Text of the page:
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ARS Home » Plains Area » Fort Collins, Colorado » Center for Agricultural Resources Research » Plant Germplasm Preservation Research » Research » Publications at this Location » Publication #321923

Research Project: Innovations that Improve the Efficiency and Effectiveness of Managing and Preserving Ex Situ Plant Germplasm Collections

Location: Plant Germplasm Preservation Research

Title: Geography of genetic differentiation in the barley wild relative Hordeum vulgare subsp. spontaneum in Jordan

Author
item Thormann, Imke - Bioversity International
item Reeves, Patrick
item Reilley, Ann
item Engels, Jan - Bioversity International
item Lohwasser, Ulrike - Leibniz Institute Of Plant Genetics And Crop Plant Research
item Boerner, Andreas - Leibniz Institute Of Plant Genetics And Crop Plant Research
item Pillen, Klaus - Martin Luther University
item Richards, Christopher

Submitted to: PLoS One
Publication Type: Peer Reviewed Journal
Publication Acceptance Date: 7/25/2016
Publication Date: 7/11/2016
Citation: Thormann, I., Reeves, P.A., Reilley, A.A., Engels, J.M., Lohwasser, U., Boerner, A., Pillen, K., Richards, C.M. 2016. Geography of genetic differentiation in the barley wild relative Hordeum vulgare subsp. spontaneum in Jordan. PLoS One. DOI:10.1371/journal.pone.0160745.

Interpretive Summary: To make efficient genetic resource collections, plant collectors must add novel diversity without duplicating materials already in the collection. Hence, they need guidelines to determine what is and isn’t novel, especially when collecting from the wild. It is often assumed that diversity among wild plant populations increases with geographic distance or with environmental gradients, such as rainfall or minimum winter temperature. In other words distant populations are assumed to represent novel diversity. Several genebanking approaches use this assumption and layers of geographic data to infer gaps in collections. This study carefully examines the assumption in natural populations of wild barley in Jordan. Our results indicate that genetic diversity of wild barley populations do not correlate with environmental distance or environments gradients. This result suggests a limited role for the use of ecogeographic features as a proxy for genetic diversity in some plant genetic resources collections. Populations of wild barley were highly influenced by anthropogenic disturbance, which introduces the question of whether poor correlations between diversity and geographic distance occurs in other crop wild relatives and among species with no history of domestication.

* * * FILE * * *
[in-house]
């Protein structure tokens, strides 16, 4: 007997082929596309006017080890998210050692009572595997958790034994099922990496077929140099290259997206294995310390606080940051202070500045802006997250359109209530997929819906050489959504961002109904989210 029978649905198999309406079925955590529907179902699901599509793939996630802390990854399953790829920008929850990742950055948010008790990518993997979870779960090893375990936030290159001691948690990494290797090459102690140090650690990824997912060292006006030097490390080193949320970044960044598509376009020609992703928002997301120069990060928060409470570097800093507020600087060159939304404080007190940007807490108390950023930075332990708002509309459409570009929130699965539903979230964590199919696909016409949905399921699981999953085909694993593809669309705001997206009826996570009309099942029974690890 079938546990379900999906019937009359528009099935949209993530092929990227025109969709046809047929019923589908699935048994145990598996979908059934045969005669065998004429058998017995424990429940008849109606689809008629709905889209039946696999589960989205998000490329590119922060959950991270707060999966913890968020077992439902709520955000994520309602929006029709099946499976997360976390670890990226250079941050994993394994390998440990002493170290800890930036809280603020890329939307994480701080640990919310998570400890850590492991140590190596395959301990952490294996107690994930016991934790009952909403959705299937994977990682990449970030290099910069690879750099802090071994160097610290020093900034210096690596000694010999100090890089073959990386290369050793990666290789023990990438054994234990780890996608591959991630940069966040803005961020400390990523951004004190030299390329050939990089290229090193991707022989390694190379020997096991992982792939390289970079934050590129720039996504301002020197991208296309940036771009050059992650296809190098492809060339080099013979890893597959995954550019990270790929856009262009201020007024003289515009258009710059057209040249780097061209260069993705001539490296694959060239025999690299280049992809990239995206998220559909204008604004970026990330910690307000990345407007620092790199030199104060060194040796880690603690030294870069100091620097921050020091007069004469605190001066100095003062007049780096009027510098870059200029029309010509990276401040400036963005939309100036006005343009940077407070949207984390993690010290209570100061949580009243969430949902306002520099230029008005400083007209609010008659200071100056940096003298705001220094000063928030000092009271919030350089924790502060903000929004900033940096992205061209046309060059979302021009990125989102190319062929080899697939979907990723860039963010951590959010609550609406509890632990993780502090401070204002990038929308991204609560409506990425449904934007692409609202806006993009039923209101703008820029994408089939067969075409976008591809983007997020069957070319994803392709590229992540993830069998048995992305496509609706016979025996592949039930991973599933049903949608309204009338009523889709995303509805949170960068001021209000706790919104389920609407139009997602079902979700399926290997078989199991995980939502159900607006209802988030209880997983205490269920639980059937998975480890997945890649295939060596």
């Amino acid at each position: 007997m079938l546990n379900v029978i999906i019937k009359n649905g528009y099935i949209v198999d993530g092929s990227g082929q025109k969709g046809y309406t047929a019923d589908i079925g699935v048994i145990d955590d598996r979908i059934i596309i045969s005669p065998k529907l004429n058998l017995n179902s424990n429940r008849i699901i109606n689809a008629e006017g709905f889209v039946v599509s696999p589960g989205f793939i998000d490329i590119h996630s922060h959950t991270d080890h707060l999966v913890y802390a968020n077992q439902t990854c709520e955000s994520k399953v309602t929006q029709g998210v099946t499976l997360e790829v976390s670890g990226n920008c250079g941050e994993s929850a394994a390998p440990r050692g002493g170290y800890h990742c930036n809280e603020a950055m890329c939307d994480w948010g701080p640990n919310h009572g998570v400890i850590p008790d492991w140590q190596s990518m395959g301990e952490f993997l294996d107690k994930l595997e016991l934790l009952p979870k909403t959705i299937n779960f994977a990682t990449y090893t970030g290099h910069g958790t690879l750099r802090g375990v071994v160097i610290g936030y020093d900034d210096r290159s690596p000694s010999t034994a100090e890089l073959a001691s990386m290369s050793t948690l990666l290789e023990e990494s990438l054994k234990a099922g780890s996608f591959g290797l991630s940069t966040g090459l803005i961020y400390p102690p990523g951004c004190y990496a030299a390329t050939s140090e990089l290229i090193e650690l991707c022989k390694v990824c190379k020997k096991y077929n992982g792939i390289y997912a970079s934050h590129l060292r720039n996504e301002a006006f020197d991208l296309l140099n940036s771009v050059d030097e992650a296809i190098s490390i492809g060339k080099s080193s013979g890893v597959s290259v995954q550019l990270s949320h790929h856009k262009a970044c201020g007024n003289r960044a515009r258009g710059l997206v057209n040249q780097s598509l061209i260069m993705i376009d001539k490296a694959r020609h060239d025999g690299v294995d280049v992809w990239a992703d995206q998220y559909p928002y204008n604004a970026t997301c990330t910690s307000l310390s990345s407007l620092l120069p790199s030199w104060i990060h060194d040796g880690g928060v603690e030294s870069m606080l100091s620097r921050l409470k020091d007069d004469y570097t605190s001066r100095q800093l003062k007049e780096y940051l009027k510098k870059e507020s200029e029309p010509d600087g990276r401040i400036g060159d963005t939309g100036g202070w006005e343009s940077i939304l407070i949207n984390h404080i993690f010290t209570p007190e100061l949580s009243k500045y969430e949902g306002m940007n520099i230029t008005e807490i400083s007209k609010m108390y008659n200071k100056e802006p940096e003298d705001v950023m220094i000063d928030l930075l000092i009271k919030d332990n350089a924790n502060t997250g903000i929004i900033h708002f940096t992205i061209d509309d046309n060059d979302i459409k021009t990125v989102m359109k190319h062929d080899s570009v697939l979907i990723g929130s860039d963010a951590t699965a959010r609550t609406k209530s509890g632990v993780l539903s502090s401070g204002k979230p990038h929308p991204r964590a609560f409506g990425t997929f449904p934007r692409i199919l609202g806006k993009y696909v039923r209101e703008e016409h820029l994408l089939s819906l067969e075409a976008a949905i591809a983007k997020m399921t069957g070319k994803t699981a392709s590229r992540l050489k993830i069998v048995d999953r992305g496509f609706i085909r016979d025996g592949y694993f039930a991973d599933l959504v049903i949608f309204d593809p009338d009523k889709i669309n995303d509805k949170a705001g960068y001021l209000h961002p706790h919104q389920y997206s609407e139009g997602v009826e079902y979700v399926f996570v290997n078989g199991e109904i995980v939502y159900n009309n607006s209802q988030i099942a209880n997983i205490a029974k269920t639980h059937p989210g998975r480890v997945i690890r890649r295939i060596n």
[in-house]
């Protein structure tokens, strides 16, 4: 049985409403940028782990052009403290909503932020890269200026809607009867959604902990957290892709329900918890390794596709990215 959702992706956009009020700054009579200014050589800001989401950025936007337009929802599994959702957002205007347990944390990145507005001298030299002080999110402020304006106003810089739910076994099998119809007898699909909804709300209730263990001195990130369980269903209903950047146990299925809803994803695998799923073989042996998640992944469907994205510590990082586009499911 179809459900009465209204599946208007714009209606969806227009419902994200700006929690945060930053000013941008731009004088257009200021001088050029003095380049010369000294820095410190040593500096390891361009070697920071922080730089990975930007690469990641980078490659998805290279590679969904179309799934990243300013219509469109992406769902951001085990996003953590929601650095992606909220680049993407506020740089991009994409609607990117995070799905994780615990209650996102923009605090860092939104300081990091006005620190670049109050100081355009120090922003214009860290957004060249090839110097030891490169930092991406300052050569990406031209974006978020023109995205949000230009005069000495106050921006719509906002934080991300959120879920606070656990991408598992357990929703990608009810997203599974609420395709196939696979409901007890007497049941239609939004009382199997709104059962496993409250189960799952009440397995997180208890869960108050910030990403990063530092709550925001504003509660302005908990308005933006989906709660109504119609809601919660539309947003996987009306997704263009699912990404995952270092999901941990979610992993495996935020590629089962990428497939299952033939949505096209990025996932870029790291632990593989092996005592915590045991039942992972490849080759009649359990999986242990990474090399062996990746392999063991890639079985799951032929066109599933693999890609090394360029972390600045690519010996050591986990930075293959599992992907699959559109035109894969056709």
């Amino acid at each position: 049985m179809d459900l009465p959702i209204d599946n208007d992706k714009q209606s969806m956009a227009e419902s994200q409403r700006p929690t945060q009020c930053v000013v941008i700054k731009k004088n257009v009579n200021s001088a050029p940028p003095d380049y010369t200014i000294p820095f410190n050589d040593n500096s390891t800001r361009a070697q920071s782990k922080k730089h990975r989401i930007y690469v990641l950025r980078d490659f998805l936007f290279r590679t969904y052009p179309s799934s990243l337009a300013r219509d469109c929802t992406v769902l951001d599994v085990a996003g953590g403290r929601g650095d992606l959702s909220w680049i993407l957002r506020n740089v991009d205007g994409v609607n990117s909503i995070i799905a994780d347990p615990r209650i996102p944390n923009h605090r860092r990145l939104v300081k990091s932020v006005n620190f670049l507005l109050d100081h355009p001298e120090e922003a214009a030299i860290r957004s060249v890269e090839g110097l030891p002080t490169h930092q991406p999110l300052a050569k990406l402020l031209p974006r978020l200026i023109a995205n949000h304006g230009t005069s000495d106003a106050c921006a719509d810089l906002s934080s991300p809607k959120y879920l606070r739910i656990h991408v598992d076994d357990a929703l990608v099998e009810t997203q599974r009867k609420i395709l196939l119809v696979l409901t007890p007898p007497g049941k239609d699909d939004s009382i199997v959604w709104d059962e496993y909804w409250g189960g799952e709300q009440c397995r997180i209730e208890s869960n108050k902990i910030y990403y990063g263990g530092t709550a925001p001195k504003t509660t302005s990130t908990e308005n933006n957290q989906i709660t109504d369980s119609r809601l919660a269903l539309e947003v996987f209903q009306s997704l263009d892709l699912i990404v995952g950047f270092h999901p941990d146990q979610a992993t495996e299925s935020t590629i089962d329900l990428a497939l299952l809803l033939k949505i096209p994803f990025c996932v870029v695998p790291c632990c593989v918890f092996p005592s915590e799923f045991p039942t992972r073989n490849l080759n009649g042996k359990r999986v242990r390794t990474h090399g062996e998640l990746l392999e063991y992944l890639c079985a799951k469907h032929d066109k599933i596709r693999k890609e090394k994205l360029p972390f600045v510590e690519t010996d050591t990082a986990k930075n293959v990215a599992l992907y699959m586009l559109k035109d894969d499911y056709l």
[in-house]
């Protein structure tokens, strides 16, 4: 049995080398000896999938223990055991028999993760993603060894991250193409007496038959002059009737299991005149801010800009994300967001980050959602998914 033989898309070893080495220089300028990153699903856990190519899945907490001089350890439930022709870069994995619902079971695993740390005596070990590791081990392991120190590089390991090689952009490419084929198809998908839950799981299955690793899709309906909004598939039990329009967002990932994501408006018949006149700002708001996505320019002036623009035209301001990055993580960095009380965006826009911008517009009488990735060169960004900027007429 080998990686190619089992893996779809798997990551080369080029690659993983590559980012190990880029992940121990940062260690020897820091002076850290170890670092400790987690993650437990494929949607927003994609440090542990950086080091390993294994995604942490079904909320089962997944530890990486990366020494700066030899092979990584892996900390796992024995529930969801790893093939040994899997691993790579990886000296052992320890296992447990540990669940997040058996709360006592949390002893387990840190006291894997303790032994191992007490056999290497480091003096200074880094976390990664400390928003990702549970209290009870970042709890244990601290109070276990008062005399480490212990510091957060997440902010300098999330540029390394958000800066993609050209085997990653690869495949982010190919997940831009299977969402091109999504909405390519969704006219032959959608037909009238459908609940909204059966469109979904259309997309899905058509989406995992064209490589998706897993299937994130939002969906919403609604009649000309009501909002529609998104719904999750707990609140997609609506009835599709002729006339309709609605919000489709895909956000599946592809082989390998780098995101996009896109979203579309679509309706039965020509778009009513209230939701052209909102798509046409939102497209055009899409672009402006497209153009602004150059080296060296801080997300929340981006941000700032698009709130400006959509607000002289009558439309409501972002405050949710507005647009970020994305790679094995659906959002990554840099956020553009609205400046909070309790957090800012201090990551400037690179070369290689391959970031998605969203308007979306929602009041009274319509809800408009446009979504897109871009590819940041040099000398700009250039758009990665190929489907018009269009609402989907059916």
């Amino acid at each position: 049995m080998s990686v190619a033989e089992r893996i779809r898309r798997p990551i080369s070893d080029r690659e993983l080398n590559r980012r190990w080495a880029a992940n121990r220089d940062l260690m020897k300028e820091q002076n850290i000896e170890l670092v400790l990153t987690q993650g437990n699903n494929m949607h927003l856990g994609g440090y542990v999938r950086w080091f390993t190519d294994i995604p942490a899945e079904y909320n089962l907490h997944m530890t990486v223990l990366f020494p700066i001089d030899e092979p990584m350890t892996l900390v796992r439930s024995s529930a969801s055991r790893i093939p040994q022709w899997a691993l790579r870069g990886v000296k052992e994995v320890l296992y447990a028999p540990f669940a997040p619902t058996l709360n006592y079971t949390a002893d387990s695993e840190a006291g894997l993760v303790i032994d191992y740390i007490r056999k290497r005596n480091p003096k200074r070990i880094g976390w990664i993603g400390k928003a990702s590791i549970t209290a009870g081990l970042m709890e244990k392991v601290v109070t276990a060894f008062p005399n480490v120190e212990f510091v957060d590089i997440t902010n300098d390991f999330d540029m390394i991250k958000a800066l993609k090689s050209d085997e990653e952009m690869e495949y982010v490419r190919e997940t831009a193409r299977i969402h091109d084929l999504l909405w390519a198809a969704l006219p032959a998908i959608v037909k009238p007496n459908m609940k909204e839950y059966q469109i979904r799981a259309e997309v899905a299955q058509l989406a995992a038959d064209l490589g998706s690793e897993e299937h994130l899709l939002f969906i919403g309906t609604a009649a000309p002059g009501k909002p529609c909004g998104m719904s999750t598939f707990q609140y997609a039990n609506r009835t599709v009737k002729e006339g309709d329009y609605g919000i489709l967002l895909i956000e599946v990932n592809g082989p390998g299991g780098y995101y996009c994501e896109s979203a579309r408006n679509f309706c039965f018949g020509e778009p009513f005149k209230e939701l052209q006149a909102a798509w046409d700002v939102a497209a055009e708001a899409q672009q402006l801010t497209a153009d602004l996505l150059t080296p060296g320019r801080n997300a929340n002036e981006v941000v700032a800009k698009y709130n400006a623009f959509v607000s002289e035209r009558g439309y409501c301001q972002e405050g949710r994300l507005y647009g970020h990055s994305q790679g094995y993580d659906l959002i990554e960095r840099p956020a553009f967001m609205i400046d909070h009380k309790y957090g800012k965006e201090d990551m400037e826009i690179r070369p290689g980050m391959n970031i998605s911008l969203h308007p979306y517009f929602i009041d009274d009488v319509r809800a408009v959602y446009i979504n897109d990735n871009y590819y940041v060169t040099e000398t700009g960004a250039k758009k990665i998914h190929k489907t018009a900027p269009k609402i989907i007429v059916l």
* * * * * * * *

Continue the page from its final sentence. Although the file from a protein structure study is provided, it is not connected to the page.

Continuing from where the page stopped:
Technical Abstract: Informed collecting, conservation, monitoring and utilization of genetic diversity require knowledge of the distribution and structure of genetic variation occurring in a species. Hordeum vulgare subsp. spontaneum (K. Koch) Thell., a primary wild relative of barley, is an important source of genetic variation for barley improvement and co-occurs with domesticated barley within the center of origin. We studied the current geography of genetic diversity and magnitude of genetic differentiation in H. vulgare subsp. spontaneum in Jordan and investigated whether genetic differentiation is correlated with either spatial or environmental variation. The genetic structure of 32 populations collected in 2012 was analyzed using 37 SSRs. Three genetic clusters were identified, including a small southern cluster and two clusters distributed longitudinally in the northern part of the study area. Populations were characterized by admixture and high allelic richness and genetic diversity was concentrated in the northern part of the study area. Correlation analyses between geographical, environmental and genetic distances did not reveal significant correspondence between environmental variation and genetic structure. H. vulgare subsp. spontaneum thrives predominantly in ruderal habitats and field edges. We suggest that genetic diversity in this species in Jordan is shaped not only by natural diffusion but by other mechanisms such as anthropogenic disturbance and dispersal that can act to decouple genetic variation from environmental or geographic variation. This result suggests a limited role for the use of ecogeographic features as a proxy for genetic diversity in some plant genetic resources collections.